Universal Soldier

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Details At A Glance

Category Action Theatrical Trailer(s) Yes, 1
Rating Other Trailer(s) None
Year Released 1992 Commentary Tracks None
Running Time 99:17 minutes Other Extras Cast & Crew Biographies
Featurette - Behind The Scenes (6:47)
Music Video - Body Count's In The House
RSDL/Flipper No/No
Cast & Crew
Start Up Menu
Region 2,4 Director Roland Emmerich

Columbia Tristar
Starring Jean-Claude Van Damme
Dolph Lundgren
Case Transparent Amaray
RRP $34.95 Music Christopher Franke

Pan & Scan/Full Frame None MPEG None
Widescreen Aspect Ratio 2.35:1 Dolby Digital 2.0 
16x9 Enhancement Yes Soundtrack Languages English (Dolby Digital 2.0 , 256 Kb/s)
French (Dolby Digital 2.0 , 256 Kb/s)
Spanish (Dolby Digital 2.0 , 256 Kb/s)
Theatrical Aspect Ratio 2.35:1
Macrovision Yes Smoking Yes
Subtitles English
Annoying Product Placement Yes, mildly

Plot Synopsis

    Universal Soldier marked the first American success for director Roland Emmerich, and paved the way for his other movies; Stargate, Independence Day and Godzilla. Like all his movies, it is short on plot and long on action. However, his earlier efforts tended to have better plots than his latter efforts, and this movie is at least mildly entertaining in parts.

    Jean-Claude Van Damme is Luc, a soldier in Vietnam who is killed. Dolph Lundgren is Scott, his Sergeant. In Vietnam, Scott went troppo and killed all the men under his command. However, a secret military program involving the genetic modification of dead soldiers results in them both being reborn as Universal Soldiers. Emotionless, strong and calculating, they are perfect killing machines. There's just one small problem. A tense hostage situation that opens the movie paves the way for both Luc and Scott to regain some of their memories, putting them both back in Vietnam. Luc just wants to go home. Scott just wants to kill Luc and will let nothing stand in his way.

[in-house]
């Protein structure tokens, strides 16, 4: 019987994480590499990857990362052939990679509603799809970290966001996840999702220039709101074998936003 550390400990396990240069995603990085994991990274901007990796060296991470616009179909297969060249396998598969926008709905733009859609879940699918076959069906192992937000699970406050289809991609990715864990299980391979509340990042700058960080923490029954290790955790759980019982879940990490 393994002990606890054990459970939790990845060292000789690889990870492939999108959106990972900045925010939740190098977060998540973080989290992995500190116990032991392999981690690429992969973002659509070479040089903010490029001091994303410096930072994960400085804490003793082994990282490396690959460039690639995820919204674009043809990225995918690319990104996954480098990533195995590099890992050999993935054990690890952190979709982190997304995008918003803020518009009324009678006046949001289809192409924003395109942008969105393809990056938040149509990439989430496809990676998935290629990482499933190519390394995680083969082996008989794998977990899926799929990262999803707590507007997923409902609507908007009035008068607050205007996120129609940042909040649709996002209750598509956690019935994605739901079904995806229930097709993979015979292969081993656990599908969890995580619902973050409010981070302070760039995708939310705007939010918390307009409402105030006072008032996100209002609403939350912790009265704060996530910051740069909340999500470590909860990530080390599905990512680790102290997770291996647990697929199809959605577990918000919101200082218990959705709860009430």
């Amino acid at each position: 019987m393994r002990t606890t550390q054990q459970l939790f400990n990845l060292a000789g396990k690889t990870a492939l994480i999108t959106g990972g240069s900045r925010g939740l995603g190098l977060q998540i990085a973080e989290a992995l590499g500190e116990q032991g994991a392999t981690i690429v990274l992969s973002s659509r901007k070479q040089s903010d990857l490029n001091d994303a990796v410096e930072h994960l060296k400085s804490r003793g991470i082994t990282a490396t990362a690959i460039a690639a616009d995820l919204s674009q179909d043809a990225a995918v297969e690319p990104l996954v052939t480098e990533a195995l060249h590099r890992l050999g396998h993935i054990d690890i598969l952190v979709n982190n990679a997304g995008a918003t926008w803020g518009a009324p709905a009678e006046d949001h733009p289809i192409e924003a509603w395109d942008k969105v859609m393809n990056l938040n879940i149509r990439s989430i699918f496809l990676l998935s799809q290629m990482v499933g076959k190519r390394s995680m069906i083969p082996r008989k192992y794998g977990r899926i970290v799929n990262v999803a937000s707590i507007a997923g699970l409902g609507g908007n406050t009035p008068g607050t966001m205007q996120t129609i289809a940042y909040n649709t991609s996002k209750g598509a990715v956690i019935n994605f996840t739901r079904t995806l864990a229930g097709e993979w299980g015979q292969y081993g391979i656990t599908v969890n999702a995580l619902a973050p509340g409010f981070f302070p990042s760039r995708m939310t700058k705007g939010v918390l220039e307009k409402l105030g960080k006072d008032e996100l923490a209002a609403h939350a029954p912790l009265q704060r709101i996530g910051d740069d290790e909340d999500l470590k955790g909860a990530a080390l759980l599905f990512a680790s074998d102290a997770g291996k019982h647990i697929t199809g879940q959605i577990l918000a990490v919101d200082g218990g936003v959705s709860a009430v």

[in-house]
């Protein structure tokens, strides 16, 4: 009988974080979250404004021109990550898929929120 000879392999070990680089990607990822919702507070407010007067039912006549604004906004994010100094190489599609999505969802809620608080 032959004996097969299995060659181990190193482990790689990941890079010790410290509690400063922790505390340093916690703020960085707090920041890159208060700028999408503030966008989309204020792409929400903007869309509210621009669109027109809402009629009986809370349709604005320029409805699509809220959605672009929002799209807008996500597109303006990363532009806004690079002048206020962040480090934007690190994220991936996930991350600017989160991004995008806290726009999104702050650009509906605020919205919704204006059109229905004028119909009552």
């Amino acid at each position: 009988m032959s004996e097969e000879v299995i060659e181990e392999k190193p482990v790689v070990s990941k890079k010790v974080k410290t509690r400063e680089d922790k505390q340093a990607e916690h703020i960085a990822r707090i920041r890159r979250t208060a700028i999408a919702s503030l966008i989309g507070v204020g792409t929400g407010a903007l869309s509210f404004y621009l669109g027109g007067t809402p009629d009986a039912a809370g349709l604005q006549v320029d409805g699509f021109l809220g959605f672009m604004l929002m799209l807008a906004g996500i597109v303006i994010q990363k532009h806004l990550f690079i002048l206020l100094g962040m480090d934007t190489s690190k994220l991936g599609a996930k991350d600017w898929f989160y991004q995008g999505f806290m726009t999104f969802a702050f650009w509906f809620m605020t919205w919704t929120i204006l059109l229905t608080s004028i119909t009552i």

Some spectacular stunts and a few reasonable one-liners save this movie from being completely dull, but don't forget to leave your logic and your continuity at the door whilst you watch this strictly no-brainer.

Transfer Quality


    I almost shudder when it comes to writing about the video quality of Columbia Tristar DVDs since I find it hard to find sufficient superlatives.

    This transfer is presented at an aspect ratio of 2.35:1, 16x9 enhanced. It is a superb video transfer and is of reference quality.

    The transfer was razor sharp and crystal clear. Shadow detail was excellent and there was no low level noise.

    The colours were strongly rendered, almost but not quite to the point of oversaturation.

    No MPEG artefacts were seen. Some trivial aliasing which would easily escape notice unless I was specifically looking for it was the sum total of the film-to-video artefacts. There were surprisingly few film artefacts seen given the age of the movie.

    My only quibble with the transfer was that subtitles defaulted to ON.


    There are three audio tracks on this DVD - English Dolby Digital 2.0, surround-encoded, French Dolby Digital 2.0, surround-encoded and Spanish Dolby Digital 2.0, surround-encoded. The default soundtrack is the English Dolby Digital 2.0 surround-encoded soundtrack, which is what I listened to.

    The overall level of this movie was a little problematic. The loud sequences are very loud, and the soft sequences are very soft. I found myself adjusting the level up and down a little bit until I finally settled on listening to it at my usual reference level.